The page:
At its very brightest it must have rivalled Venus. But by the time the amateur astronomer Terry Lovejoy made the first sighting, it was already so close to the sun as to be all but invisible in daylight. On December 1 this year, five days after the Australian first reported his observations, the existence of Comet C/2011 W3 was confirmed: Comet Lovejoy was born. It was classed as a Kreutz Sungrazer and experts calculated that its orbit would take it so close to the sun that its destruction was guaranteed.
Three separate space agencies - Nasa, the European Space Agency and the Japan Aerospace Exploration Agency - began tracking its trajectory. A scientist at the US Naval Research Laboratory, Karl Battams, described it as "an exceptionally rare opportunity to observe the complete vaporisation of a relatively large comet". Eighteen instruments on five different satellites were trained on Lovejoy as, on December 16, it rushed into the hellish corona of the sun - its perihelion - and towards certain doom.
But Comet Lovejoy survived. Barely a day later it was photographed by Nasa's Solar Dynamics Observatory emerging from the inferno of gases and fire. Its mass had diminished, and it had lost most of its tail, but it had survived. A few days later it could be clearly seen in the skies above the Southern Hemisphere, cutting through the predawn twilight like a searchlight. Day by day its tail has elongated and by tonight it will arc nearly halfway from horizon to zenith.
Despite all that certainty, all those calculations, all that evidence heaped upon evidence by experts convinced they knew what was going to happen, there was no dramatic ending for Comet Lovejoy. And there was no new beginning either. There was simply a headlong tumble - "a very rough ride", according to the Royal Astronomical Society - and a gloriously unpredictable survival.
Those who follow such things have described it as "exceptional". But it isn't, not really. Because to be exceptional suggests that it defied the rule. Only there was no rule. There was no Doomsday for Comet Lovejoy, only its erroneous prediction. It did not defy anything other than assumptions. It simply carried, recklessly, on.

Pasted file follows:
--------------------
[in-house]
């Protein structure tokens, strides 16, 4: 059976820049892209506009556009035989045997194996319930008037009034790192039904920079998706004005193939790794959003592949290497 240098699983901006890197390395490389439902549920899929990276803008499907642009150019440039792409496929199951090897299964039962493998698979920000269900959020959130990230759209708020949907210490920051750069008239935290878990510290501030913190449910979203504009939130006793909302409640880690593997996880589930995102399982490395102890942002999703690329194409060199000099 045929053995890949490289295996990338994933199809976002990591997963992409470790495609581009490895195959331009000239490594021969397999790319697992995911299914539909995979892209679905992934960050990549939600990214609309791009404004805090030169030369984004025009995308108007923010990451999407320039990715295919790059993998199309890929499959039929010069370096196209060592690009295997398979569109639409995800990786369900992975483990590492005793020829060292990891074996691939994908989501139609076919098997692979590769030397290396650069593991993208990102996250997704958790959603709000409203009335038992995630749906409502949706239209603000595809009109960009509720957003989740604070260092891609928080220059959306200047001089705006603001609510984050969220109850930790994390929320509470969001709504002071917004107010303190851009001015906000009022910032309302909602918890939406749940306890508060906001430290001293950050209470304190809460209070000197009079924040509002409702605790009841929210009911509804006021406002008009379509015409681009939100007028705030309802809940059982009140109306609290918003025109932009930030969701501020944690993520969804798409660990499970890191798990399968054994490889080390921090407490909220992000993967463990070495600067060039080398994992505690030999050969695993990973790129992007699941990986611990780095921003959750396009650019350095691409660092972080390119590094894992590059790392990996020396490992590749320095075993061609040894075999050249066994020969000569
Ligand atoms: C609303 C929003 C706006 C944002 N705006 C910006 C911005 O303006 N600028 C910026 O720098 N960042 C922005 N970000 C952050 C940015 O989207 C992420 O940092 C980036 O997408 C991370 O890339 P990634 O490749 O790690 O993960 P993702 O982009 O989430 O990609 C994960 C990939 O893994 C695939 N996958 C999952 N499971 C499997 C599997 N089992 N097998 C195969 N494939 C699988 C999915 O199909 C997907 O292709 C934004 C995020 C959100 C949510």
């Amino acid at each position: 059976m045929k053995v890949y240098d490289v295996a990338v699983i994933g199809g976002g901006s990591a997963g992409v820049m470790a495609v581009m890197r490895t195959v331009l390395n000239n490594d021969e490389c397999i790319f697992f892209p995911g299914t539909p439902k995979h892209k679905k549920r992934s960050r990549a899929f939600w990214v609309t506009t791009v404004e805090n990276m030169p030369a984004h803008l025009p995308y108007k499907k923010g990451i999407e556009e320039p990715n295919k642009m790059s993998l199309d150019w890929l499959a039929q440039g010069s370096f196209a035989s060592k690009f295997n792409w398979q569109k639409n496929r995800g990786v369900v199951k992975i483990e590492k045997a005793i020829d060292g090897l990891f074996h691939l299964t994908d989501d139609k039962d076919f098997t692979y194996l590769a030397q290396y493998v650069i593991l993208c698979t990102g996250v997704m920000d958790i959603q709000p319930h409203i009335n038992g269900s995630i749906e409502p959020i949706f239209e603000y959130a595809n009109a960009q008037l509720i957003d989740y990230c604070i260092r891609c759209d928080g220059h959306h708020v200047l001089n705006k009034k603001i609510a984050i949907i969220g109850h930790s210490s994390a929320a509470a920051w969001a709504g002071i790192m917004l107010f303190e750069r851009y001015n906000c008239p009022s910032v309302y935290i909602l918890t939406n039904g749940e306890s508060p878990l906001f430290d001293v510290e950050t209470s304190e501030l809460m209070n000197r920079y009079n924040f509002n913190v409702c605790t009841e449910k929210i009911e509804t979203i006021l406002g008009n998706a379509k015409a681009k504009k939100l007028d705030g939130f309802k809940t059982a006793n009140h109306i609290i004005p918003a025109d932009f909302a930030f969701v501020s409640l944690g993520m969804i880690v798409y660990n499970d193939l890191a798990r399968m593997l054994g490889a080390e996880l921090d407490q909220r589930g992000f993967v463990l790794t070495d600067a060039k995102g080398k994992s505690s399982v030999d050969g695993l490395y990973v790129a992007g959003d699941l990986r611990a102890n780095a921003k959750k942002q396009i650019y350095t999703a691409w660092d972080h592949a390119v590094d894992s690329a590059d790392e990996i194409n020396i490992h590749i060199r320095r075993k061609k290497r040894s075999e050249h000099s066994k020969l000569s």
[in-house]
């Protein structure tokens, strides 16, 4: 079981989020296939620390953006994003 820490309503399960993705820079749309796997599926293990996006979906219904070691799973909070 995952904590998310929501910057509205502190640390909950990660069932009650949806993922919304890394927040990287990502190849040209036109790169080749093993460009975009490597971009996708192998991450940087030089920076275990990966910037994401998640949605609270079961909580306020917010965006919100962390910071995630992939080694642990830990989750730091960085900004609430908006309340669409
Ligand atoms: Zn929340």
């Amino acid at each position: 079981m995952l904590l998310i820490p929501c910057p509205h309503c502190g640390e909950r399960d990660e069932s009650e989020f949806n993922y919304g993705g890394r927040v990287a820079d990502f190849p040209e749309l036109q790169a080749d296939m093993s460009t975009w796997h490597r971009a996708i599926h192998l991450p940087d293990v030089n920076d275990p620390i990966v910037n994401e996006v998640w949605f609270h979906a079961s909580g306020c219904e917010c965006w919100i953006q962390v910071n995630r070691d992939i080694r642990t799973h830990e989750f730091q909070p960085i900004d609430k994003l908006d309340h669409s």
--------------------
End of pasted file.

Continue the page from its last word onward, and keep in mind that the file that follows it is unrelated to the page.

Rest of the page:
There is something rather heartening about Comet Lovejoy's oblivious, ongoing orbit and its unknowing punch through that fallacious deadline. And there's something very timely about how it proved wrong human assertions of what would be and how things work.
We're forever trying to find patterns, make predictions and impose a sense of certainty and structure where none truly exists. It is human nature to define the world and our place in it, and it is writ large at this time of year: the end of another 12 months. So many of us bind ourselves to the notion that at midnight tonight a deadline will be reached - and a heartbeat later something new will have begun.
"Out with the old. In with the new," we say, as if there were any clear division between the two, as if one can be packed up or shaken off and the other begun on the tick of a clock.
It would be great if it were in any way a liberating or productive coping mechanism but for the most part, other than being a good excuse for a party, it isn't.
In the days leading up to New Year, those who mark it on January 1 tread water. We indulge in a sort of collective state of procrastination.
Between Christmas and December 31, productivity slumps regardless of how many people actually go into the office and serve out their working day. For those celebrating this New Year, it isn't simply a reflection of the increased socialising that goes on, but an indication of the state of mind that the season fosters. Everything, it seems, can or must wait "until the New Year".